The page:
IWGP Intercontinental Championship: Zack Sabre Jr. vs. Hiroshi Tanahashi (c)
Hey, Zack’s using his PROGRESS theme here as he headed out for the “pretty white belt”. Sabre came into this with the notable submission win over Tanahashi from the G1, and with Tanahashi’s bicep still taped up, you’d have expected that to have been the target.

That wasn’t the case right out of the gate, as Sabre kept Tanahashi grounded, then grabbed an armbar the instant the champion tried to play to the crowd. Tanahashi has little luck playing Sabre at his own game, as every reversal just got switched back it seemed, before Tana edged ahead with a leg spreader on the challenger.

Just like that, Sabre escaped and went back to work on Tanahashi, going straight for the bandaged arm, including with a sweet armbar takedown from a plancha attempt to the outside. It’s familiar, yet new material from Zack, who ties Tanahashi in knots, before damn near getting dumped on his head as Tana tried to hang him up in the ropes.

That accidental comeback of sorts continues as Tanahashi kept up on Sabre’s legs, before flying into some indy’riffic pinning attempts. An impressively fluid countering series sees Sabre finally land an overhead kick to the bicep, before he trapped the arm in a triangle armbar. Another impressive counter came when Sabre’s triangle armbar is seamlessly switched into a cloverleaf, but Zack switches it straight back until a rope break is forced.

Sabre keeps stuffing Tanahashi’s offence, and wrenches his way into an Octopus stretch that would have forced a submission… but somehow Tanahashi dragged his body to the ropes and managed to take things to the apron for a Dragon Screw as Sabre awkwardly crumpled to the floor.

Some High Fly Flows looked to put Tanahashi on track, but then Minoru Suzuki heads down because we can’t have a Suzuki-gun main event without interference. Tanahashi gets shoved into the ref as Suzuki drags Tanahashi down for a PK… which connects, just in time for a near-fall as Red Shoes stirred. Michael Elgin runs down to stop Suzuki from using a chair, and once we’re done with the run-ins it’s back to business!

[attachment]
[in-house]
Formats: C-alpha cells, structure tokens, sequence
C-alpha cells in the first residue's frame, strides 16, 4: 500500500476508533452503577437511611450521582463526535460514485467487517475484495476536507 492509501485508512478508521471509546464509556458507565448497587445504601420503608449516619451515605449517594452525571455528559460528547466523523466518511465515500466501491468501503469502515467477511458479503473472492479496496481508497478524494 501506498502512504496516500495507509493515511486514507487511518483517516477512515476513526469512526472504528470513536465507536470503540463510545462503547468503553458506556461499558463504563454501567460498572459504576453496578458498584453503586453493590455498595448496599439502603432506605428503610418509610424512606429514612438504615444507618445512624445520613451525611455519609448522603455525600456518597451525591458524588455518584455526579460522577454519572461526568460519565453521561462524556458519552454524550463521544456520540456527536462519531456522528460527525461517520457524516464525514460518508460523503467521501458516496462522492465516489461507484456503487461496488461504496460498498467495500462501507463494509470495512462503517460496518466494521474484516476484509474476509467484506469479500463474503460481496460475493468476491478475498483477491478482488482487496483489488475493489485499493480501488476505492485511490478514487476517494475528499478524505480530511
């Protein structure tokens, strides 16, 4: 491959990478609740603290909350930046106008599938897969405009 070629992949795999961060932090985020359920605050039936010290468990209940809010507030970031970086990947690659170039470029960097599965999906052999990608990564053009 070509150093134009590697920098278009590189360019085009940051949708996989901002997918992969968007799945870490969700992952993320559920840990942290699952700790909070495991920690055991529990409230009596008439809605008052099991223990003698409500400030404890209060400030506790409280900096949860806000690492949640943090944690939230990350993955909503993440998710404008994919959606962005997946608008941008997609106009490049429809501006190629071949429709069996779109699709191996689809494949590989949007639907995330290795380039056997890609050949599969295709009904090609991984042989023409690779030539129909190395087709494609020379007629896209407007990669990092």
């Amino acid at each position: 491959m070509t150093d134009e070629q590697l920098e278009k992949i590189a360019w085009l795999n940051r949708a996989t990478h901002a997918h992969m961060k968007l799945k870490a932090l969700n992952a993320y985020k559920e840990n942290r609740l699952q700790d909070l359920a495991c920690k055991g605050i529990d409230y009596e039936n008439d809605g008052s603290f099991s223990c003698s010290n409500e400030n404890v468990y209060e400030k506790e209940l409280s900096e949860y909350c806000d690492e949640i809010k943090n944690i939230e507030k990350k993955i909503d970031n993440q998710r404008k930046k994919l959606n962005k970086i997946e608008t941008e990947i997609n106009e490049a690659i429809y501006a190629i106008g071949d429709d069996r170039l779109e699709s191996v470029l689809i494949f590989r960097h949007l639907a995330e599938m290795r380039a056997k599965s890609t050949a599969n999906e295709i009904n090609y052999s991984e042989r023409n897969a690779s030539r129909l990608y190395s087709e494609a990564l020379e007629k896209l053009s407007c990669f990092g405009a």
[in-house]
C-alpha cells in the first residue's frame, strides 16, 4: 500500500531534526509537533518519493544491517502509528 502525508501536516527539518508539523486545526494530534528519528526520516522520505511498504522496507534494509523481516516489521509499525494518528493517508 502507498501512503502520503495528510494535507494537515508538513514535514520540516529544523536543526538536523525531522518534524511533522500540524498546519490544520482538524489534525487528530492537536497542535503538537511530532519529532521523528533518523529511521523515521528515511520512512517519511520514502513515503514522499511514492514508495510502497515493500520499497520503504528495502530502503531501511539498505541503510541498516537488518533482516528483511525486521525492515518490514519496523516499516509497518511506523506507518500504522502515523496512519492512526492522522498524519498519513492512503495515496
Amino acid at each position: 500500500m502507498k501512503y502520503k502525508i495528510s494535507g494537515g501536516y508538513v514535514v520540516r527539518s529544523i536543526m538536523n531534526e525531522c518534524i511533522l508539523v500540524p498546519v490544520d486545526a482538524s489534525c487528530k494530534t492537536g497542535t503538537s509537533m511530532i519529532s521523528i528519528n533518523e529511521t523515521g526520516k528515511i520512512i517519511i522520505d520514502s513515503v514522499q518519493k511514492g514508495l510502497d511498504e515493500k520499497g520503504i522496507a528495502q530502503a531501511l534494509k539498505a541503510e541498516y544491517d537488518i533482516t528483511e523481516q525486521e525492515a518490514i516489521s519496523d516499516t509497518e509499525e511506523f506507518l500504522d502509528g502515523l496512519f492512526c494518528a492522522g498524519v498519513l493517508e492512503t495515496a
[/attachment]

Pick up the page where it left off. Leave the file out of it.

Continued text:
Another High Fly Flow’s blocked with the knees as Sabre goes for a double armbar, then a Euro clutch for a near-fall, as a guillotine looked to force a submission… except Tanahashi hits a hattrick of swinging neckbreakers, before a Slingblade and a High Fly Flow got the job done! That was a little rushed after the run-ins, but I liked how Tanahashi’s first big flurry was enough to get the win – even though Sabre had spent the entire night going after the arm. Yeah, I could have lived without the Suzuki run in, but that’s almost a given these days – and it didn’t detract too badly from the match itself. ****¼

After the match, Tanahashi issued a challenge for the man he’d handpicked to be his next challenger. Hey, it’s Kota Ibushi… and that’s why he was booked after missing the rest of the tour. Well, Ibushi got a win over Tanahashi in the G1, so it makes sense at least!

This show, whilst no great shakes in parts, was like night and day compared to Fukushima a week earlier. It’s a broken record, but splitting up a PPV into multiple shows doesn’t work from a critical perspective. Sure, it’s another house (and the associated merchandise monies too), but it leads to a lot of skippable matches. Still, at least this time things weren’t bland and grey throughout, and we actually had stuff building up to future shows – which is always nice!

If you were a Roppongi Vice fan, watch that and the second half, otherwise, just stick to the final few matches!